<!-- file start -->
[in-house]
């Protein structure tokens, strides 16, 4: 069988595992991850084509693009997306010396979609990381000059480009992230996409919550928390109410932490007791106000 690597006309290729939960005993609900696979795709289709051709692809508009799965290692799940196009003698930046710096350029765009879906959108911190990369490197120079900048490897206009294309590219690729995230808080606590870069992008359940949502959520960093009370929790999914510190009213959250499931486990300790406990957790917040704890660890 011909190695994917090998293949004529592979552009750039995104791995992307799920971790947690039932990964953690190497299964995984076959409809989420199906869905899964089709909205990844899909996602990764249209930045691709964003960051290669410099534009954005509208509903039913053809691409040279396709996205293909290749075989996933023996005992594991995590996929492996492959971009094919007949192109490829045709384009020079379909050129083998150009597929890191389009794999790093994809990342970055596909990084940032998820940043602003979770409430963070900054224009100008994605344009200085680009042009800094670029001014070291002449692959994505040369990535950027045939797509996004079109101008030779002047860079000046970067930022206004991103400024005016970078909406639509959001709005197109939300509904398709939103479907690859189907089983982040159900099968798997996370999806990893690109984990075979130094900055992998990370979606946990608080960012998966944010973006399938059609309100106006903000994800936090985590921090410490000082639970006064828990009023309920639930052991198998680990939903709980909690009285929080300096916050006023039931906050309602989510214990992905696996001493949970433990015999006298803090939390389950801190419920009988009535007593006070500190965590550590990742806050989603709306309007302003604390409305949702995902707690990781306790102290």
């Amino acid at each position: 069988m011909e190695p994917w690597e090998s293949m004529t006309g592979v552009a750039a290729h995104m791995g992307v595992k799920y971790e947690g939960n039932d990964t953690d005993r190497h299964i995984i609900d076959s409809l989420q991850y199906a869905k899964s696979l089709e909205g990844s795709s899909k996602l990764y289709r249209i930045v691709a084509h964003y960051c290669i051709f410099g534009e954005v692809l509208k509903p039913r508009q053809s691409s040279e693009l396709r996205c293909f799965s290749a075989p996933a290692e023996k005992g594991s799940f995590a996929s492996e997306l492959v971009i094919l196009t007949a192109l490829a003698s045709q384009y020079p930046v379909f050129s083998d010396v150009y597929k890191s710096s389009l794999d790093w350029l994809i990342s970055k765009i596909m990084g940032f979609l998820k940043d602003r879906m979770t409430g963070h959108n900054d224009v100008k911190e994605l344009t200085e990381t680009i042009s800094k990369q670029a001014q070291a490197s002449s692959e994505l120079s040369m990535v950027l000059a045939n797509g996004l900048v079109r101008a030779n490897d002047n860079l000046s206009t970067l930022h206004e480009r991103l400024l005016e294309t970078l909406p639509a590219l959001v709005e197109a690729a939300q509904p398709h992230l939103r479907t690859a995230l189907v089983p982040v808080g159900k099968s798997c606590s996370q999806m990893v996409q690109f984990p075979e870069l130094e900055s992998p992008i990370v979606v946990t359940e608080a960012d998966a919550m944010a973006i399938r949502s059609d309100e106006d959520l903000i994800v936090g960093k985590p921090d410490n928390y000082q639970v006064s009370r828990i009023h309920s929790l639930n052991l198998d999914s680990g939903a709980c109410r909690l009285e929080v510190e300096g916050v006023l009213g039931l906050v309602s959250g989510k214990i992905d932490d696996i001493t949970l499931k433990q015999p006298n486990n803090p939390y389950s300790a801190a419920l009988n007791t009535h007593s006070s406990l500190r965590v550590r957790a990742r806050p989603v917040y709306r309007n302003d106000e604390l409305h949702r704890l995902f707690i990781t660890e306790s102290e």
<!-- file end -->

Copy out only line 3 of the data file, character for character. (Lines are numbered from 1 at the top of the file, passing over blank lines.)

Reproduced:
């Amino acid at each position: 069988m011909e190695p994917w690597e090998s293949m004529t006309g592979v552009a750039a290729h995104m791995g992307v595992k799920y971790e947690g939960n039932d990964t953690d005993r190497h299964i995984i609900d076959s409809l989420q991850y199906a869905k899964s696979l089709e909205g990844s795709s899909k996602l990764y289709r249209i930045v691709a084509h964003y960051c290669i051709f410099g534009e954005v692809l509208k509903p039913r508009q053809s691409s040279e693009l396709r996205c293909f799965s290749a075989p996933a290692e023996k005992g594991s799940f995590a996929s492996e997306l492959v971009i094919l196009t007949a192109l490829a003698s045709q384009y020079p930046v379909f050129s083998d010396v150009y597929k890191s710096s389009l794999d790093w350029l994809i990342s970055k765009i596909m990084g940032f979609l998820k940043d602003r879906m979770t409430g963070h959108n900054d224009v100008k911190e994605l344009t200085e990381t680009i042009s800094k990369q670029a001014q070291a490197s002449s692959e994505l120079s040369m990535v950027l000059a045939n797509g996004l900048v079109r101008a030779n490897d002047n860079l000046s206009t970067l930022h206004e480009r991103l400024l005016e294309t970078l909406p639509a590219l959001v709005e197109a690729a939300q509904p398709h992230l939103r479907t690859a995230l189907v089983p982040v808080g159900k099968s798997c606590s996370q999806m990893v996409q690109f984990p075979e870069l130094e900055s992998p992008i990370v979606v946990t359940e608080a960012d998966a919550m944010a973006i399938r949502s059609d309100e106006d959520l903000i994800v936090g960093k985590p921090d410490n928390y000082q639970v006064s009370r828990i009023h309920s929790l639930n052991l198998d999914s680990g939903a709980c109410r909690l009285e929080v510190e300096g916050v006023l009213g039931l906050v309602s959250g989510k214990i992905d932490d696996i001493t949970l499931k433990q015999p006298n486990n803090p939390y389950s300790a801190a419920l009988n007791t009535h007593s006070s406990l500190r965590v550590r957790a990742r806050p989603v917040y709306r309007n302003d106000e604390l409305h949702r704890l995902f707690i990781t660890e306790s102290e």